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El Camino mural in Hillsdale by Mona Caron. Image courtesy of the artist.


Image at top by Mona Caron. Courtesy of the artist.

1 Richard Walker, The Country in the City: The Greening of the San Francisco Bay Area (Seattle: University of Washington Press, 2008).

2 Ernest Callenbach, Ecotopia (Berkeley: Bantam Tree Books, 1975).

3 For example, see Abraham F. Lowenthal, Global California: Rising to the Cosmopolitan Challenge (Stanford: Stanford University Press, 2009) and the program in Global Californian Studies at UC San Diego:

4 My approach to the study of utopian ideas is particularly influenced by Walter Benjamin’s Arcades Project. For analysis of Benjamin’s concept of dialectical “wish images,” see Susan Buck-Morss, The Dialectics of Seeing (Cambridge: MIT Press, 1989), chap. 5. For critical theories of utopia, see David Harvey, Spaces of Hope (Berkeley: University of California Press, 2000) and Frederick Jameson, Archaeologies of the Future: The Desire Called Utopia and Other Science Fictions (London: Verso, 2005).

5 On the “post-political” uses of sustainability discourse, see Erik Swyngedouw, “The Antinomies of the Postpolitical City: In Search of a Democratic Politics of Environmental Production,” International Journal of Urban and Regional Research 33 (2009): no. 3, 601–620; and Melissa Checker, “Wiped Out by the Greenwave: Environmental Gentrification and the Paradoxical Politics of Urban Sustainability,” City and Society 23 (2011): no. 2, 210–229.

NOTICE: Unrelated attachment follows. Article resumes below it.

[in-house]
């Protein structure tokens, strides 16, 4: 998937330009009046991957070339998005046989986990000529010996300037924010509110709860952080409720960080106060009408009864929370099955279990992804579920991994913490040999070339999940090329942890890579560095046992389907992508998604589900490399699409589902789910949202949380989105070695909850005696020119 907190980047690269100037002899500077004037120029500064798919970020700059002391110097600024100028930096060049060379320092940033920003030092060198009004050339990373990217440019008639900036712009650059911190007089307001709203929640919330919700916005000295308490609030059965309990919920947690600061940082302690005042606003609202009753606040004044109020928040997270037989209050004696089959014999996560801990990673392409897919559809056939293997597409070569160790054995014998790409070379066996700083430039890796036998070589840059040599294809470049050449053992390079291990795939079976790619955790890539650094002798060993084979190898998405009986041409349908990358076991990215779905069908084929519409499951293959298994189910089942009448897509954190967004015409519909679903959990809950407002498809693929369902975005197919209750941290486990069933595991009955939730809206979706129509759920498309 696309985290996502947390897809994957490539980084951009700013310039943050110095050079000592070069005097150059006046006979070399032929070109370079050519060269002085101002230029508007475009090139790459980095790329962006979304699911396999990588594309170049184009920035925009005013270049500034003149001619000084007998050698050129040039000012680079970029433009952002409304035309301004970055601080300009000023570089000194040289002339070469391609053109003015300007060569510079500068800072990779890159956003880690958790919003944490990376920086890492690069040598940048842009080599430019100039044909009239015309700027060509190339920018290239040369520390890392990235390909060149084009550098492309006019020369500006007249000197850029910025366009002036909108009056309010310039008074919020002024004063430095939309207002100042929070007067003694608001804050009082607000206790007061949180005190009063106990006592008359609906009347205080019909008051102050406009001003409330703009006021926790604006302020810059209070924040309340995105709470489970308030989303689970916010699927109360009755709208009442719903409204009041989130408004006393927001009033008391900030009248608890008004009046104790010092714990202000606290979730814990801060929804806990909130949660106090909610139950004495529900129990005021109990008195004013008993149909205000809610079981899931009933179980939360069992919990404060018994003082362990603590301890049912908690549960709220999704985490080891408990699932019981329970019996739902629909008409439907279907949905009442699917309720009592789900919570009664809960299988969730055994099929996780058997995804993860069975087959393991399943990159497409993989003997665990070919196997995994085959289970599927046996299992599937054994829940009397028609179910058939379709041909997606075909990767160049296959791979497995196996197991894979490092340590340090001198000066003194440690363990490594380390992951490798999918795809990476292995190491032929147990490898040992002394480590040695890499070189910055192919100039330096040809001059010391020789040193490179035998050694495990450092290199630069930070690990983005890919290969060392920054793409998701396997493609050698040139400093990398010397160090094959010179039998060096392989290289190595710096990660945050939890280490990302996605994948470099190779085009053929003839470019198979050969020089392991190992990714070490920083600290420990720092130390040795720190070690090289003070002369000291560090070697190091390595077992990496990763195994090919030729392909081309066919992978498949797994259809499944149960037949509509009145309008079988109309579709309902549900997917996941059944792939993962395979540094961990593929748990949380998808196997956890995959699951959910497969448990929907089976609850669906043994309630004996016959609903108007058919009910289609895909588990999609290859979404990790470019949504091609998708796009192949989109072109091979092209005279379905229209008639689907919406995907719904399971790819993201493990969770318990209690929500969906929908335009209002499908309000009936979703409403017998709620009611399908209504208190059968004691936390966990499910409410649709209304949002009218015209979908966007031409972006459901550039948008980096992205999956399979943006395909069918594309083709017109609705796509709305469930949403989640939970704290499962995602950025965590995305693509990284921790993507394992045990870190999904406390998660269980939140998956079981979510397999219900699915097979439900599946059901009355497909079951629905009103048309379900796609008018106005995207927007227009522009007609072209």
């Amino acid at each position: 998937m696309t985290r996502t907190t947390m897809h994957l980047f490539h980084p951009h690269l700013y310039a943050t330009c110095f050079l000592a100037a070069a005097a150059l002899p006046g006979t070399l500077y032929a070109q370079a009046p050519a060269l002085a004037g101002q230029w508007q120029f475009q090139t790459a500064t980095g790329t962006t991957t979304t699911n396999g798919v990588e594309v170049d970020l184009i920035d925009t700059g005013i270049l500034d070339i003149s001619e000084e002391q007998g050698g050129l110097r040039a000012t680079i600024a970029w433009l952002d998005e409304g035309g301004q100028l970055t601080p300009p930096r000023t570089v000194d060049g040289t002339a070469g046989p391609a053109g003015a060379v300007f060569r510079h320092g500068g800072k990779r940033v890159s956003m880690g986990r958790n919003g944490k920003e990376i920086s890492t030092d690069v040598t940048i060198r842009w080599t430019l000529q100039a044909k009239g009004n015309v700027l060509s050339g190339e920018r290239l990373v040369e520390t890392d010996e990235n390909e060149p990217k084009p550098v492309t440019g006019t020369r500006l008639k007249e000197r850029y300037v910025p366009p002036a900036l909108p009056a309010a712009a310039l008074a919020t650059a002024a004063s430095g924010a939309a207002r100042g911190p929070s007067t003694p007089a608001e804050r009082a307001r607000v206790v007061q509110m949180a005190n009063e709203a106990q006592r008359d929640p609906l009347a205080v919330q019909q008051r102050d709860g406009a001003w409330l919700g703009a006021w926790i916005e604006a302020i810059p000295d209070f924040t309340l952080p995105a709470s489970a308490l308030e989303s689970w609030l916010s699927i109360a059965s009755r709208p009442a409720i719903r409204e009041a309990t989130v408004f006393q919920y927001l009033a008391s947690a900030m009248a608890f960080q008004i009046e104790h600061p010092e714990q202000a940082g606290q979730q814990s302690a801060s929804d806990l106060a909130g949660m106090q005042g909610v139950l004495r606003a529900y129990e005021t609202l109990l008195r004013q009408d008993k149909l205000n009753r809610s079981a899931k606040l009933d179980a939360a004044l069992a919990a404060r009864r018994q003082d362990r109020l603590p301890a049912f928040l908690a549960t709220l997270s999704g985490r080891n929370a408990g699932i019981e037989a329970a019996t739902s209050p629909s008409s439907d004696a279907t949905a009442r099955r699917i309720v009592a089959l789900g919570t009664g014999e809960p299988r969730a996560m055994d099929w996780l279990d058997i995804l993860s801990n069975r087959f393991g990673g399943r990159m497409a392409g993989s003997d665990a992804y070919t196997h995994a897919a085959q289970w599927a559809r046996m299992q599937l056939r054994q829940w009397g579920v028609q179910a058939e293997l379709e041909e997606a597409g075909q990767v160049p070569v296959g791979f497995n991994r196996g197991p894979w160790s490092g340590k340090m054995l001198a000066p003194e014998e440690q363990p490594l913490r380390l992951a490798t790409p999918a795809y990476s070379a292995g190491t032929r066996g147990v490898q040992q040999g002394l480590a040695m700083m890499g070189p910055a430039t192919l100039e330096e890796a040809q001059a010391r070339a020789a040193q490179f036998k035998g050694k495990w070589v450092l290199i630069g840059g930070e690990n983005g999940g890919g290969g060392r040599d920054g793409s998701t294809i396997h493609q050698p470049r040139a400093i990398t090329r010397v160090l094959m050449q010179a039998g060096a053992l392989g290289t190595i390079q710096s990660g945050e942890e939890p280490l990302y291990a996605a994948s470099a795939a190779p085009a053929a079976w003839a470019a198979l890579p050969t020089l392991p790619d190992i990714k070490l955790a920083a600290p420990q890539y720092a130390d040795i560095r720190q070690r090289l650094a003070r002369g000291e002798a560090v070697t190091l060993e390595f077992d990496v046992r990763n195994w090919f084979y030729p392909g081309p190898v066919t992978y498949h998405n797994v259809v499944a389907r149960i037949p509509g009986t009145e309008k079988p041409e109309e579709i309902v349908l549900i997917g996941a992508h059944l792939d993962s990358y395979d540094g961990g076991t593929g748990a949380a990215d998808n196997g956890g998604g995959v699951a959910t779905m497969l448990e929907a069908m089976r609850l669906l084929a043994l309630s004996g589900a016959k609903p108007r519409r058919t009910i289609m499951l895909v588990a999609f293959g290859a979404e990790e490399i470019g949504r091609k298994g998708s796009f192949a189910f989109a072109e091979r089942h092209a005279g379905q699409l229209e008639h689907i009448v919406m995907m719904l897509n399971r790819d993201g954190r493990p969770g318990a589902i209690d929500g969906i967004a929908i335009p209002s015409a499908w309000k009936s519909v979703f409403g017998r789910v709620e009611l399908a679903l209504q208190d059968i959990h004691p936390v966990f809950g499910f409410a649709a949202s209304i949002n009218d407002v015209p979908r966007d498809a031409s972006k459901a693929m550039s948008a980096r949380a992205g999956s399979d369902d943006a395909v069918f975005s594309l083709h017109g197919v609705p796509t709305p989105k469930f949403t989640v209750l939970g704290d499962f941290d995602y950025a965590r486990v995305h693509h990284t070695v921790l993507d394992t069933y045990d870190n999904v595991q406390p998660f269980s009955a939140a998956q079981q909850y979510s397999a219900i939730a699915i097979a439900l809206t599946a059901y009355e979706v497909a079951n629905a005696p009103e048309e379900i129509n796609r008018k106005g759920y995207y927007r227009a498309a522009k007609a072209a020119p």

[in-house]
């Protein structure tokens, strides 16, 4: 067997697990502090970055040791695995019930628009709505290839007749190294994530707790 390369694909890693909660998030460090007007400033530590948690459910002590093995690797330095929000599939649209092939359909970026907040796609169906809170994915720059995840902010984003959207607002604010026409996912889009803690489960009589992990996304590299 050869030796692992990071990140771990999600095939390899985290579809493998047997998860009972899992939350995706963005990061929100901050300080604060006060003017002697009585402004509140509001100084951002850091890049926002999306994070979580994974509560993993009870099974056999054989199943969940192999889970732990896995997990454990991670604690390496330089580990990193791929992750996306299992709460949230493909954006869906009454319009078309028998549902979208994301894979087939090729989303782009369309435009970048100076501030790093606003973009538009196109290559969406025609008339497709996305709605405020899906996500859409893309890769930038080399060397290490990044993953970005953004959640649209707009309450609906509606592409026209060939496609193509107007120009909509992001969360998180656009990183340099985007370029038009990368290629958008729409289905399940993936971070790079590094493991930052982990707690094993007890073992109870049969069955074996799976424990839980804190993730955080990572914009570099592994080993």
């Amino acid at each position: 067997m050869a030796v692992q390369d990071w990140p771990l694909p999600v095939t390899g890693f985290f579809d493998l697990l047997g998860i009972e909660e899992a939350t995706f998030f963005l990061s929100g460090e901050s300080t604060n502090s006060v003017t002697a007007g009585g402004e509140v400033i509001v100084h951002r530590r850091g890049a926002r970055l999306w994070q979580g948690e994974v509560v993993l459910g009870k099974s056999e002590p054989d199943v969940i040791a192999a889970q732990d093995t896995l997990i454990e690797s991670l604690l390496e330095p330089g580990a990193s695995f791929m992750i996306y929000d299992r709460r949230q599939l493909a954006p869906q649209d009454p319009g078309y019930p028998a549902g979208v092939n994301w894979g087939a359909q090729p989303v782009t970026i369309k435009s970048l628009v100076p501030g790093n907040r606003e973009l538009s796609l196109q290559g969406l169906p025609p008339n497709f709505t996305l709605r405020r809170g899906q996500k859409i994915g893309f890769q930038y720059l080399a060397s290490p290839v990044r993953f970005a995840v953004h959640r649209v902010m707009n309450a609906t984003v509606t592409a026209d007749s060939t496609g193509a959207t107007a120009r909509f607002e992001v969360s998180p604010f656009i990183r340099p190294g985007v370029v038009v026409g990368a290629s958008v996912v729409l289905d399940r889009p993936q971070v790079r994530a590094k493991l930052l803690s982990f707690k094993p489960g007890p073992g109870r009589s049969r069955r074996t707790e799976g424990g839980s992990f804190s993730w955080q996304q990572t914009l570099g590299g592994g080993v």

The Future of Futurism

by Benjamin Aldes Wurgaft

From Boom Winter 2013, Vol. 3, No. 4

A view from the garden, looking to the stars.

“In any weather, at any hour of the day or night, I have been anxious to improve the nick of time, and notch it on my stick too; to stand on the meeting of two eternities, the past and future, which is precisely the present moment; to toe that line.” Henry David Thoreau, Walden

Once California was, in the eyes of invaders arriving by ship, horseback or wagon, something like pure future into which they carried their past. I’m not standing on some Marin County promontory overlooking the Pacific as I think these thoughts, gazing out at the horizon line the ocean forms with the sky. I’m sitting in a place remade at great cost to resemble the past of other places: the Japanese and Chinese gardens at the Huntington Library outside Los Angeles. The brilliant green stands of bamboo glimpsed through an imported Japanese gate remind me of all the world history that money and immigration have brought here over the years, all the works of art and architecture, all the music and languages, all the traditions, as if Californians have been desperately trying to keep up with the past at the same time as their eyes were supposedly fixed on the future.